“It’s a shame to throw away a vaccine that will save thousands of lives,” said Dr. Treviño. “Now that this program has dynamism, governments will understand that it is the only way.”
After vaccinating the workers at the Monterrey plant, the leaders of Nuevo Laredo asked for another vaccination event for their teachers. On December 6, the first five teachers’ buses crossed the Juárez-Lincoln Bridge.
In the area of customs control of the Customs and Border Patrols, first a small medical team of the National Guard, then seven paramedics from the practice of Dr. Treviña, overseen by Treviño Jr., was vaccinated by more than 11,000 teachers in ten days. “It took our people less than 10 minutes to vaccinate one bus,” said Treviño, Jr. about fast operation.
The week before Christmas, the last bus of the year returned to Mexico filled with newly vaccinated teachers.
Laredo has further expanded its efforts to distribute vaccines. At the Outlet Shoppes – just a hundred yards from the international bridge in downtown Laredo – the Mexican consulate has opened a shop to vaccinate anyone who comes, most often Mexican nationals with US entry visas. The National Guard is also vaccinating in front of the Puma store. The city’s Ministry of Health maintains an open stabbing area under its administrative offices. Hundreds of men, women and children lined up in all three places during the holidays and by 2022.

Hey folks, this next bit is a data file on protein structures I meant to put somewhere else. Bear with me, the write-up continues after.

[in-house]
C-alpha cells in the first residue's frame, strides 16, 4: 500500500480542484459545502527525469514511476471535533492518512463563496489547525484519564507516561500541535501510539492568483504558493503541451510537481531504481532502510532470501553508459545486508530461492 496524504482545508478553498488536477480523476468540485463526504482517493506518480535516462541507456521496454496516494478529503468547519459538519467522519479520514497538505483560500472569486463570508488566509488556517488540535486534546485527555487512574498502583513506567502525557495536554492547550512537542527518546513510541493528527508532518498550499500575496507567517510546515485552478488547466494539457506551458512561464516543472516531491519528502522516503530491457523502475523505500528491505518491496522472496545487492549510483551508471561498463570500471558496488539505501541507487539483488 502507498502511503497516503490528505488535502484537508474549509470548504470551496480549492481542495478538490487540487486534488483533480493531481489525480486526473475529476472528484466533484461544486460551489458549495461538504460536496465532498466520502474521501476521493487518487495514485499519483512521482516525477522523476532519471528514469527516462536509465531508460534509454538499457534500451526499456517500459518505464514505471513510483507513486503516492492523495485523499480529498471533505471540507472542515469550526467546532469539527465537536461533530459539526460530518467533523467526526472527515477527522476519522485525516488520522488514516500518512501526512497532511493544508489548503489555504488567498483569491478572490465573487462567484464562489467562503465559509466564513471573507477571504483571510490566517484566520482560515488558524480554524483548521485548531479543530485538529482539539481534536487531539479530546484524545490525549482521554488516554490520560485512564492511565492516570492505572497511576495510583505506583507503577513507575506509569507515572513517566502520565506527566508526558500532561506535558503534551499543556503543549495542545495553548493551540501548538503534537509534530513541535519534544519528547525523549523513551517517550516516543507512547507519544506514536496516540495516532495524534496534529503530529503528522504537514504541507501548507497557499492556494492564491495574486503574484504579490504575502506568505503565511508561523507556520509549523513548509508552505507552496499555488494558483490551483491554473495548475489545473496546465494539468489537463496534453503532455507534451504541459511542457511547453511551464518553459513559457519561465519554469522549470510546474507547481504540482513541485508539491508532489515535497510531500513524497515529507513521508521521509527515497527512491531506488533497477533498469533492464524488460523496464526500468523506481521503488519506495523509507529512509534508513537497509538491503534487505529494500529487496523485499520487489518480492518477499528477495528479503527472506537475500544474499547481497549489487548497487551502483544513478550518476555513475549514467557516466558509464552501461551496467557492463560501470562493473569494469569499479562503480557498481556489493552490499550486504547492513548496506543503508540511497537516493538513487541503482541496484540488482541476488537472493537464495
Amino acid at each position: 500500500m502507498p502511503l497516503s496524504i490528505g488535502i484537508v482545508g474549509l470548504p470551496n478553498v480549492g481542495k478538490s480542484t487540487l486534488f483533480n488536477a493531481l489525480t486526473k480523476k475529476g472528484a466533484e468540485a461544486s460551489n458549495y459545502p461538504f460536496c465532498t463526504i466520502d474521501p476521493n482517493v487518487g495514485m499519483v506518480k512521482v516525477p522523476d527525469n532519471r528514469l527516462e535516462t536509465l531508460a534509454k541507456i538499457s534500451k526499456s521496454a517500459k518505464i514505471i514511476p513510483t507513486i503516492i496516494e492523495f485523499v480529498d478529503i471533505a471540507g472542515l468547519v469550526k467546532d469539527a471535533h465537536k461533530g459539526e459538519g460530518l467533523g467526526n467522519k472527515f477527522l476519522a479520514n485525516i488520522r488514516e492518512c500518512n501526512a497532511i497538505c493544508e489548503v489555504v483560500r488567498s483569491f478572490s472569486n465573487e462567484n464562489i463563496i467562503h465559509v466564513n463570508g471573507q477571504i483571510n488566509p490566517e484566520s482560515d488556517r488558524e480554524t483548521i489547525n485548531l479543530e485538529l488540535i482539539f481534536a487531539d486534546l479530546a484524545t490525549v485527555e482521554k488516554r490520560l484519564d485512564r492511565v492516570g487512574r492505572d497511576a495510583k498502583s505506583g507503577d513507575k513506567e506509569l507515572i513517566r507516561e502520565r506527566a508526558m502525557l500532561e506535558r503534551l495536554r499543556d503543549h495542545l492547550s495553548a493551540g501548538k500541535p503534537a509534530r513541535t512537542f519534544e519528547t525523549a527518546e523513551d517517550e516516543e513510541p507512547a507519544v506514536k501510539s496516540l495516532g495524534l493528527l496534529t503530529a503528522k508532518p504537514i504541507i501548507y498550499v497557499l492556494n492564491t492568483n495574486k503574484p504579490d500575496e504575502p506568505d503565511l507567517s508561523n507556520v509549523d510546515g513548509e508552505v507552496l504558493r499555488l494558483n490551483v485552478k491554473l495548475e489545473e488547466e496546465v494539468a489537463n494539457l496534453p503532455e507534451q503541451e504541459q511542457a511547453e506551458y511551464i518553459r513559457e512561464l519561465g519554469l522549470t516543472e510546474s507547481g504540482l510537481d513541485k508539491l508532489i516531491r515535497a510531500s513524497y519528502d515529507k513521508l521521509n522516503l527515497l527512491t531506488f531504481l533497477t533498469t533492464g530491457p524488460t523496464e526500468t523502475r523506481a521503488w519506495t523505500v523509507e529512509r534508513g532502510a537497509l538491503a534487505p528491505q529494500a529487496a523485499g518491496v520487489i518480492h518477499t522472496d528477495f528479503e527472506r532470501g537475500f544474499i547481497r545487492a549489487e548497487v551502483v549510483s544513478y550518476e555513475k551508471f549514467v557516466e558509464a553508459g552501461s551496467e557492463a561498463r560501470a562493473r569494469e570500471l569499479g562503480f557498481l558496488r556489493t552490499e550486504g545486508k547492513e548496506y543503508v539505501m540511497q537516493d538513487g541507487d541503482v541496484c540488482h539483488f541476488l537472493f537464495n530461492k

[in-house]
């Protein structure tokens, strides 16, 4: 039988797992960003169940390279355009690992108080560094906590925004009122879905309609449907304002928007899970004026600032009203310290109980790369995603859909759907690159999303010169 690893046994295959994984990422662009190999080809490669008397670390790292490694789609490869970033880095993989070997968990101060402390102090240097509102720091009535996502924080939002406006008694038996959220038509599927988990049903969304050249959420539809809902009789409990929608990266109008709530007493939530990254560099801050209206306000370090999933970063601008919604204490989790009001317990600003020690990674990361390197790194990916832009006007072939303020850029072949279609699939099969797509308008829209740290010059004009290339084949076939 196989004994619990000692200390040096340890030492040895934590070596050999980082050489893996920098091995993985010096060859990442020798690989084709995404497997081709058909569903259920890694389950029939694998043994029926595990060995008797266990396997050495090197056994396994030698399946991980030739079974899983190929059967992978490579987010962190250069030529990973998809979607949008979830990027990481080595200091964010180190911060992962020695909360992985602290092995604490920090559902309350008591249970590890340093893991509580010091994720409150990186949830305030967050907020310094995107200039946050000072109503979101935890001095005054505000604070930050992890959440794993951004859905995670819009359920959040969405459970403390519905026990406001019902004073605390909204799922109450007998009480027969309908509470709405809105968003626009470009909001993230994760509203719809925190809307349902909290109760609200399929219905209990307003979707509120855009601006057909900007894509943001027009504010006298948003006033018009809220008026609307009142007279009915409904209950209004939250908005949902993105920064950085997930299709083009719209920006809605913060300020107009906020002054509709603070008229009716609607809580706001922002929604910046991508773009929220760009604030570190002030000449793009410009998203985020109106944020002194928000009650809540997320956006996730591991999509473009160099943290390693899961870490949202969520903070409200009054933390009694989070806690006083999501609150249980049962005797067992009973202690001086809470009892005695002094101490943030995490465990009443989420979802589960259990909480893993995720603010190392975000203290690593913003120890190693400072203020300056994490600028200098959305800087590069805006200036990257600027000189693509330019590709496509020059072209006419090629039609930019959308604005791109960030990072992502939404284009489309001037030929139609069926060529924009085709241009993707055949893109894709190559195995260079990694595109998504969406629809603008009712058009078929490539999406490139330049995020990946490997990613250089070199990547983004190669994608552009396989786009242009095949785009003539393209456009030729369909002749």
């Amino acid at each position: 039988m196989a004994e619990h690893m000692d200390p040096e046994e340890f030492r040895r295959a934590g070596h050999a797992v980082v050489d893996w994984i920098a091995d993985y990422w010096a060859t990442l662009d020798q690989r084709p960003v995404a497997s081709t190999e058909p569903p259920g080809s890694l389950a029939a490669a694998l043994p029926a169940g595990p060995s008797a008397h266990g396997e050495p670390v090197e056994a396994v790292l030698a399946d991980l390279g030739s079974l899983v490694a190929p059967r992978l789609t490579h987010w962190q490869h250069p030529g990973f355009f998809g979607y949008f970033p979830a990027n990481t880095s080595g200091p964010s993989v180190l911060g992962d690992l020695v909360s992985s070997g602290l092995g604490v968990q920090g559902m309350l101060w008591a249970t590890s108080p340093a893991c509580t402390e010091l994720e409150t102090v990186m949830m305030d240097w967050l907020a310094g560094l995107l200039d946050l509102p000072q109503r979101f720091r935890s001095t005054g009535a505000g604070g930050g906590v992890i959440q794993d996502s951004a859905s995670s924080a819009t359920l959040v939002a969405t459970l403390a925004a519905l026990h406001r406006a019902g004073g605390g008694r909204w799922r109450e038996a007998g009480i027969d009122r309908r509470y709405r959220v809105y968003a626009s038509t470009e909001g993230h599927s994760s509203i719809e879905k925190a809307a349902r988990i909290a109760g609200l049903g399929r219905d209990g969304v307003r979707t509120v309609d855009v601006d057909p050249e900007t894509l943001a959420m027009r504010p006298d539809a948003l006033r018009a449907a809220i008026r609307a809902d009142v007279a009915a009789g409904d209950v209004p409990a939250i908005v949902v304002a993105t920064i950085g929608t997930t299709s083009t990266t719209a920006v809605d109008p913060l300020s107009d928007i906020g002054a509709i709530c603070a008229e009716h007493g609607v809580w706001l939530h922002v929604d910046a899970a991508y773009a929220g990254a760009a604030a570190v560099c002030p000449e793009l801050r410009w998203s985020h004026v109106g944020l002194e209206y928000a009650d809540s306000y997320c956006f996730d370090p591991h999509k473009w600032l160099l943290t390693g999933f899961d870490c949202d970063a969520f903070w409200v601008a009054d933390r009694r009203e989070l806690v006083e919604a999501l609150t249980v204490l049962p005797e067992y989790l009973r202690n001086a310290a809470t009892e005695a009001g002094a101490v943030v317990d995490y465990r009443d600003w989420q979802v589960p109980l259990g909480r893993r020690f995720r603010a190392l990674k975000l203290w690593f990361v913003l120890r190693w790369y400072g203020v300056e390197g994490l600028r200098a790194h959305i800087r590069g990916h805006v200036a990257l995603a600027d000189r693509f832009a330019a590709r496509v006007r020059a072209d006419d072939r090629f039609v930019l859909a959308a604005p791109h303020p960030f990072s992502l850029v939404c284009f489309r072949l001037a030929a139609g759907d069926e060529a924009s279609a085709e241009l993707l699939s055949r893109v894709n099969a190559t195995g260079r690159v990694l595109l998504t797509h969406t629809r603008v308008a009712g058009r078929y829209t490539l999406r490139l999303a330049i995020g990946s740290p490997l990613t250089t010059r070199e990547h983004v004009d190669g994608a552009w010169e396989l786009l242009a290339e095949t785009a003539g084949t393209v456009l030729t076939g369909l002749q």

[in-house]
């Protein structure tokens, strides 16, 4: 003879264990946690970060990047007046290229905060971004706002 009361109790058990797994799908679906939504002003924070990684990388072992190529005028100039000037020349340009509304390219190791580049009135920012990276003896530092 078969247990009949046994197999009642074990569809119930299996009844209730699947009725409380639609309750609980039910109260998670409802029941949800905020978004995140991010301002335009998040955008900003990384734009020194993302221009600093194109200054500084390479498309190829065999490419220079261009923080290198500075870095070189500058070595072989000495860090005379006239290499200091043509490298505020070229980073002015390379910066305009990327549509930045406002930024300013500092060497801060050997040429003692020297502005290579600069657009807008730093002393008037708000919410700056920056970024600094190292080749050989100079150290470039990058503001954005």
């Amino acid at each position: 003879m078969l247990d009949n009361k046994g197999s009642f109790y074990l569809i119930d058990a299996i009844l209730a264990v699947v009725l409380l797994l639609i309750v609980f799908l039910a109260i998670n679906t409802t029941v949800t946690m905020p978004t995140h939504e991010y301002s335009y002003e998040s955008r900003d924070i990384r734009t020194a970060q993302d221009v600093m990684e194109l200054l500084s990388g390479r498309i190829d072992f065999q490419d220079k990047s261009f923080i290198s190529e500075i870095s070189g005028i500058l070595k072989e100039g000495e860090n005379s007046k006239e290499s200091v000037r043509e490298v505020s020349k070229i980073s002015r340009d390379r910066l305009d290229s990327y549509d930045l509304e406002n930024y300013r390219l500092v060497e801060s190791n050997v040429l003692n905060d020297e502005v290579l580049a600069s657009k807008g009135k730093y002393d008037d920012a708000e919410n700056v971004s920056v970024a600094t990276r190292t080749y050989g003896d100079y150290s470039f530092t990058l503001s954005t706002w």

“Mexicans are desperate for vaccines,” said Treviño Jr. – especially now that the highly contagious omicron variant is everywhere. He met an 88-year-old man who rode almost 52 miles from Anahuac, Nuevo León, just for a stab. He met a woman who had just completed the last round of chemotherapy in the middle of the bridge to give her a dose. Another woman was carried across the bridge for a vaccine in Outlet Shoppes on a stretcher.
According to the Consulate General of Mendoza, more than 60,000 Mexican nationals, including 11,000 children, had been vaccinated in Laredo by the end of 2021. Dr. Richard Chamberlain, director of health, said the bridge bus would resume in January, allowing visa-free Mexicans to visit family, friends and shop in the United States after receiving CDC-approved vaccines.
Dr. Treviño wonders if his city can get needles in his arms fast enough to beat the omicron and stop Nuevo Laredo’s patients from flooding Laredo’s hospitals. Laredos is already detecting leaps in infections, and monoclonal antibody therapy, effective against previous viral infections, is not effective against the new variant. The best way forward, the doctor said, is prevention: vaccines, masks and maintaining a 10-day quarantine for the infected.
“Providing a vaccine to everyone in the world is what is needed,” said Dr. Chamberlain. “We think not only of the Texans, but also of our brothers and sisters in Nuevo Laredo, Tamaulipas.”